The Library attributed to Apollodorus and the 2nd century CE Latin Genealogia attributed to Hyginus also drew on them. Furthermore, there is also the Tabula iliaca inscriptions that cover the same myths.
Most knowledge of the Cyclic epics comes from a broken summary of them which serves as part of the preface to the famous 10th century Iliad manuscript known as Venetus A. This preface is damaged, missing the Cypria, and has to be supplemented by other sources (the Cypria summary is preserved in several other manuscripts, each of which contains only the Cypria and none of the other epics). The summary is in turn an excerpt from a longer work, Chrestomathy, written by a "Proclus". This is known from evidence provided by the later scholar Photius, mentioned above. Photius provides sufficient information about Proclus' Chrestomathy to demonstrate that the Venetus A excerpt is derived from the same work. Little is known about Proclus, except that he is certainly not the philosopher Proclus Diadochus. Some have thought that it might be the same person as the lesser-known grammarian Eutychius Proclus, who lived in the 2nd century CE, but it is quite possible that he is simply an otherwise unknown figure.
In antiquity the two Homeric epics were considered to be the greatest works in the Cycle. For Hellenistic scholars the Cyclic poets, the authors to whom the other poems were commonly ascribed, were νεώτεροι (neōteroi "later poets"), and κυκλικός (kyklikos "cyclic") was synonymous with "formulaic". Then, and in much modern scholarship, there has been an equation between poetry that is later and poetry that is inferior.
The tales told in the Cycle are recounted by other ancient sources, notably Virgil's Aeneid (book 2) which recounts the sack of Troy from a Trojan perspective, and Ovid's Metamorphoses (books 13–14), which describes the Greeks' landing at Troy (from the Cypria) and the judgment of Achilles' arms (Little Iliad). Quintus of Smyrna's Posthomerica is another source, which narrates the events after Hector's death up until the end of the war. The death of Agamemnon and the vengeance taken by his son Orestes (the Nostoi) are the subject of later Greek tragedy, especially Aeschylus's Oresteian trilogy.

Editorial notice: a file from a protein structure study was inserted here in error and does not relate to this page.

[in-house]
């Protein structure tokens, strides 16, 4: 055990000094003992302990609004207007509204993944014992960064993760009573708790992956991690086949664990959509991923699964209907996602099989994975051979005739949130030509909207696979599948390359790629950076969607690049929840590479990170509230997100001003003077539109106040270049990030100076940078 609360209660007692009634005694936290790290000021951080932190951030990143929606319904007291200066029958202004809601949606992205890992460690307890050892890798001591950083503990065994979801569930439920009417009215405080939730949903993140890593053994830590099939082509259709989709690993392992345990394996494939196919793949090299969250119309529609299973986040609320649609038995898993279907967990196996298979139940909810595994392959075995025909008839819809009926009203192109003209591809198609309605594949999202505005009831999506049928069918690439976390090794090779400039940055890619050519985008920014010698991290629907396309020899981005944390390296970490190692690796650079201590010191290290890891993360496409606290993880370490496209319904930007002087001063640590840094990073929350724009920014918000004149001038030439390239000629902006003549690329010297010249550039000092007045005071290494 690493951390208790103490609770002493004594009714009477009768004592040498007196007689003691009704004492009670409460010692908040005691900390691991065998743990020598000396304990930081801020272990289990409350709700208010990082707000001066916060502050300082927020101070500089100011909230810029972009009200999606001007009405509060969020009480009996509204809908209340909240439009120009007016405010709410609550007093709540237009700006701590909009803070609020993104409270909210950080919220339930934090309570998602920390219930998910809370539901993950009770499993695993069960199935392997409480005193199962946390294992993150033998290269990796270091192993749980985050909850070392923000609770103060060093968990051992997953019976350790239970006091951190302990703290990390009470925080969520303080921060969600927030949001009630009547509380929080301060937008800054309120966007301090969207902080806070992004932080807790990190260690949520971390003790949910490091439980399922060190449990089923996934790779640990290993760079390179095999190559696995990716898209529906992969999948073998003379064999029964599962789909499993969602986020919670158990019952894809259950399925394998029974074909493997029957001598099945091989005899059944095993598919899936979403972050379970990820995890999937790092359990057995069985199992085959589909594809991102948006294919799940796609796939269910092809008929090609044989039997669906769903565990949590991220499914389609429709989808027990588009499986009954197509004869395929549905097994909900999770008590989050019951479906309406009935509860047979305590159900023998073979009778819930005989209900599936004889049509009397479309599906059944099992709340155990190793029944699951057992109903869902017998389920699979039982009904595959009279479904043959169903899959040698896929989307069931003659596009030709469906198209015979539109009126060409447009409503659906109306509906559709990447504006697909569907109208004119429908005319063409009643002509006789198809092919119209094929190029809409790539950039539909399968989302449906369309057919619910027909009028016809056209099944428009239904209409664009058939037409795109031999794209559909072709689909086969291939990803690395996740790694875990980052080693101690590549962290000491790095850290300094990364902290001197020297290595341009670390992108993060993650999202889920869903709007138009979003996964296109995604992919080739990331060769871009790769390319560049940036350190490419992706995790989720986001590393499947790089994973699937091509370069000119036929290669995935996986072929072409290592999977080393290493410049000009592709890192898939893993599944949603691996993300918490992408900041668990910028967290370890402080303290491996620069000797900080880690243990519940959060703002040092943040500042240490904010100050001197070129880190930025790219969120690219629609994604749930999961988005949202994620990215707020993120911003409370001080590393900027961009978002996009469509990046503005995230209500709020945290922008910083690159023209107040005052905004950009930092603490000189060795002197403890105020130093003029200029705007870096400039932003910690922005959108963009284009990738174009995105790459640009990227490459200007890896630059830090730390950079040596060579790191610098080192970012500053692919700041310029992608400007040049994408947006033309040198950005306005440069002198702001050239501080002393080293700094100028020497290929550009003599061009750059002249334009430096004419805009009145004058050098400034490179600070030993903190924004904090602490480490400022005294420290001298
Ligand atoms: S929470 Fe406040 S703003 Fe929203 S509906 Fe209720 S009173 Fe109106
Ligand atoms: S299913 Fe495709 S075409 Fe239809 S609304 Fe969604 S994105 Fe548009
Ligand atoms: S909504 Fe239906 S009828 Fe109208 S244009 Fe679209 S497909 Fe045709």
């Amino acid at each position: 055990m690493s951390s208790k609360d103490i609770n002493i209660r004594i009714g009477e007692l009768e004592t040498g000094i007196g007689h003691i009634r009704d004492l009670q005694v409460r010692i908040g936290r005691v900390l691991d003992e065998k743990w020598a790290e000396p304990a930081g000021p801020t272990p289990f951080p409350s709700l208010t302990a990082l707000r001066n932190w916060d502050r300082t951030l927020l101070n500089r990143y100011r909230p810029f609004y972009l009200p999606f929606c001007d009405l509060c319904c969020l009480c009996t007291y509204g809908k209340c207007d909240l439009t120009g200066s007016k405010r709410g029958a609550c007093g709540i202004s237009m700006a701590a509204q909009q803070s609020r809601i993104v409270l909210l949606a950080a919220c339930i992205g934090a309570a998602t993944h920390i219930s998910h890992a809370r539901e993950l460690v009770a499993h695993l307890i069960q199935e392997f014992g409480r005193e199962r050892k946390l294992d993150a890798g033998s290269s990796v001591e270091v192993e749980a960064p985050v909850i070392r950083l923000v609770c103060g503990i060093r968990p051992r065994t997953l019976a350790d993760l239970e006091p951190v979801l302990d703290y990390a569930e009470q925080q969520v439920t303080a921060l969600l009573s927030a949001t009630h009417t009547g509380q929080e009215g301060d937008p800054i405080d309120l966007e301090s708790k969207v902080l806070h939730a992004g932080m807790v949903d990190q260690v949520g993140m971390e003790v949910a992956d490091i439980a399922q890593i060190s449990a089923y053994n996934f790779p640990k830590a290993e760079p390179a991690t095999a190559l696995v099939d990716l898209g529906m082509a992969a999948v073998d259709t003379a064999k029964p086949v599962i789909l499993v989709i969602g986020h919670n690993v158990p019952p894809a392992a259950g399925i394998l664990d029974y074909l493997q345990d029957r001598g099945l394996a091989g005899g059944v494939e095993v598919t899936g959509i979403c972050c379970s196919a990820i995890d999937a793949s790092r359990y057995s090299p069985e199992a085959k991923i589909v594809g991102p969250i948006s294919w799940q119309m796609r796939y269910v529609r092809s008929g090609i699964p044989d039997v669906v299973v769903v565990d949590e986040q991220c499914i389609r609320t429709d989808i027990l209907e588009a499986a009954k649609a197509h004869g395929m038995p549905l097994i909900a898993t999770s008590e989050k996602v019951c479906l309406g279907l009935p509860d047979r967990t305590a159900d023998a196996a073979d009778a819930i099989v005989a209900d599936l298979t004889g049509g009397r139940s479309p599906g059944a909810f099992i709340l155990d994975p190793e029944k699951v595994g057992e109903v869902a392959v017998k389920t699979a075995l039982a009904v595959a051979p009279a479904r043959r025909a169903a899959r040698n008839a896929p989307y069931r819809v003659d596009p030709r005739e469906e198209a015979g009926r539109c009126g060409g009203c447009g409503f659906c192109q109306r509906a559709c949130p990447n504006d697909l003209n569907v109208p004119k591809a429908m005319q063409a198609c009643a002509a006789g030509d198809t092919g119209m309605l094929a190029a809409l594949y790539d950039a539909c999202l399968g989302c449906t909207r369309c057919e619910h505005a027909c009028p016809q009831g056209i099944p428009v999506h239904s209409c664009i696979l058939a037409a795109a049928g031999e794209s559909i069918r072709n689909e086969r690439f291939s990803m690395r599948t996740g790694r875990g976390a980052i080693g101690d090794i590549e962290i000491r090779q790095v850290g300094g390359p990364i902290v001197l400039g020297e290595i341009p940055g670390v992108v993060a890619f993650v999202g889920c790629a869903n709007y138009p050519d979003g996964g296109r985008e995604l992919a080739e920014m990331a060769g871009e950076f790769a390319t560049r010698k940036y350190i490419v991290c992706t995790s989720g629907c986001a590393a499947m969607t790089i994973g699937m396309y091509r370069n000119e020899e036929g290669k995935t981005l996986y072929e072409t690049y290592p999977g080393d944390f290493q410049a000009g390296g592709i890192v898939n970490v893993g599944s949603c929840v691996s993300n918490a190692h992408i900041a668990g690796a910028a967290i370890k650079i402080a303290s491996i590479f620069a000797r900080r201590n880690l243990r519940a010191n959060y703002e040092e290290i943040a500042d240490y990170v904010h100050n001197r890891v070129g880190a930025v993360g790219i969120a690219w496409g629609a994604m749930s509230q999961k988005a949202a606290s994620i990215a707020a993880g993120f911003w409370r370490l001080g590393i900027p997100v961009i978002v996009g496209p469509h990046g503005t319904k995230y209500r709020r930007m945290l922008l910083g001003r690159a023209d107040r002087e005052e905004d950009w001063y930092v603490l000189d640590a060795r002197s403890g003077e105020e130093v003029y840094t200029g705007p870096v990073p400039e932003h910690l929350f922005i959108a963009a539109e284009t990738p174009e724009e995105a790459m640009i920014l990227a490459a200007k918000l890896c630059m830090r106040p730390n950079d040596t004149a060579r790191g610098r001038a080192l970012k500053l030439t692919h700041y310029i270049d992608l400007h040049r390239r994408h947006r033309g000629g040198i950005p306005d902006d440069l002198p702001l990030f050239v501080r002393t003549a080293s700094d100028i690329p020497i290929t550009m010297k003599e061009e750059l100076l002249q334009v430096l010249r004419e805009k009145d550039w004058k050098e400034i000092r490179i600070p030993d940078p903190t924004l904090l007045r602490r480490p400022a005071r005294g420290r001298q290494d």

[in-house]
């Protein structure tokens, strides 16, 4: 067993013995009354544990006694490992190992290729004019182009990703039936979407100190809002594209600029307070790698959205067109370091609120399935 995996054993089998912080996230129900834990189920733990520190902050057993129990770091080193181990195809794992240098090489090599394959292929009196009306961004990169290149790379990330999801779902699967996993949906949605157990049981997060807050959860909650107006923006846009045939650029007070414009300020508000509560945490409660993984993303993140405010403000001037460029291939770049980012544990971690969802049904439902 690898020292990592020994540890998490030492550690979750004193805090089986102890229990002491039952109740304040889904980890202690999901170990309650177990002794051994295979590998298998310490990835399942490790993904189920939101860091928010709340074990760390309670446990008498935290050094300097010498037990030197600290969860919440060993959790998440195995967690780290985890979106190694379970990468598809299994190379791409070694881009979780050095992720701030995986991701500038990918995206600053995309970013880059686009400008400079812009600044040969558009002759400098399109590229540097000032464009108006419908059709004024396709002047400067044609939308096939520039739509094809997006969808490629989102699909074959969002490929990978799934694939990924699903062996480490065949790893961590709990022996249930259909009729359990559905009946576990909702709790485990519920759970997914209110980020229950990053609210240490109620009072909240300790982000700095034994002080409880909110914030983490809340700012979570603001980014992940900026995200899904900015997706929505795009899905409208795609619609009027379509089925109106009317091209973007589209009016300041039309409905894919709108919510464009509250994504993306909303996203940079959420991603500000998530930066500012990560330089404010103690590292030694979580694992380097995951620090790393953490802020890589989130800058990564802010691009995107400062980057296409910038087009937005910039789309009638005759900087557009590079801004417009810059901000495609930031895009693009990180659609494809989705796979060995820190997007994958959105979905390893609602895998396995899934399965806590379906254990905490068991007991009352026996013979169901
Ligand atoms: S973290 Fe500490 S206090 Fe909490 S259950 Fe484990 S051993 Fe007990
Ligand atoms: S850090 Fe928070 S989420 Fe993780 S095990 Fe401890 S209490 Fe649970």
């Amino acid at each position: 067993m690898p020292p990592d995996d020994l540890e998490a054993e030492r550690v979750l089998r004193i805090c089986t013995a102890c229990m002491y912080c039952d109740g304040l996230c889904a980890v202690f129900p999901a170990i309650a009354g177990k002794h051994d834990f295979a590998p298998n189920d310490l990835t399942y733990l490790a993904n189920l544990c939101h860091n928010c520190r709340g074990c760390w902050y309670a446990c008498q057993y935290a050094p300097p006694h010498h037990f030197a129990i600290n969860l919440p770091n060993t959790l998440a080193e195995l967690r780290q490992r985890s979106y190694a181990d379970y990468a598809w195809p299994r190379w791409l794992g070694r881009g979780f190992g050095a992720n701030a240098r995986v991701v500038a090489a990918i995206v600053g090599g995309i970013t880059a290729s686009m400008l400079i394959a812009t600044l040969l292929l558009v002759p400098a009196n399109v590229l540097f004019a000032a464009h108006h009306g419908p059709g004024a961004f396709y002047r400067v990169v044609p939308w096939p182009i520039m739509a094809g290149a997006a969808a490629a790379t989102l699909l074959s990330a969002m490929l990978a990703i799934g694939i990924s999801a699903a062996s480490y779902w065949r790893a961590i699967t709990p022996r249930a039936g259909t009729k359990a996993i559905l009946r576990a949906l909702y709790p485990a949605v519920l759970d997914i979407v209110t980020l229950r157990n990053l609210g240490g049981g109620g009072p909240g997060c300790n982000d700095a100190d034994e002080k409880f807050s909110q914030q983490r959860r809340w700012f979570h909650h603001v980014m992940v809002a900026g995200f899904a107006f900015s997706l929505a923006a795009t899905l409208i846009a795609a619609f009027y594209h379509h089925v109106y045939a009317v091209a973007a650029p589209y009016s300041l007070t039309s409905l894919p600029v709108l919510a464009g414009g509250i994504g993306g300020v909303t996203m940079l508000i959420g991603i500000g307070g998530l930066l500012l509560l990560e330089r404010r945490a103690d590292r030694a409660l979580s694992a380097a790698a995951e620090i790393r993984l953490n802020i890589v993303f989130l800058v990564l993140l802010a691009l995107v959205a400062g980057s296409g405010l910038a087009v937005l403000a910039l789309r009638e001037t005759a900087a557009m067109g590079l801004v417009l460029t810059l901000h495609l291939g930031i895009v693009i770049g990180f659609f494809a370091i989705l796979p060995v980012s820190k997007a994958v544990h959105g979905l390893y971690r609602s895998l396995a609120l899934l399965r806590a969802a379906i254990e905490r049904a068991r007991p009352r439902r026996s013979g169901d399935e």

The non-Homeric epics are usually regarded as later than the Iliad and Odyssey. There is no reliable evidence for this, however, and some Neoanalyst scholars operate on the premise that the Homeric epics were later than the Cyclic epics and drew on them extensively. Other Neoanalysts make the milder claim that the Homeric epics draw on legendary material which later crystallized into the Epic Cycle.
The nature of the relationship between the Cyclic epics and Homer is also bound up in this question. As told by Proclus, the plots of the six non-Homeric epics look very much as though they are designed to integrate with Homer, with no overlaps with one another.
For example, a surviving quotation shows that the Little Iliad narrated how Neoptolemus took Andromache prisoner after the fall of Troy; however, in Proclus, the Little Iliad stops before the sack of Troy begins. Some scholars have argued that the Cypria as originally planned dealt with more of the Trojan War than Proclus' summary suggests; conversely, others argue that it was designed to lead up to the Iliad, and that Proclus' account reflects the Cypria as originally designed.
It is probable that at least some editing or "stitching" was done to edit epics together. For the last line of the Iliad,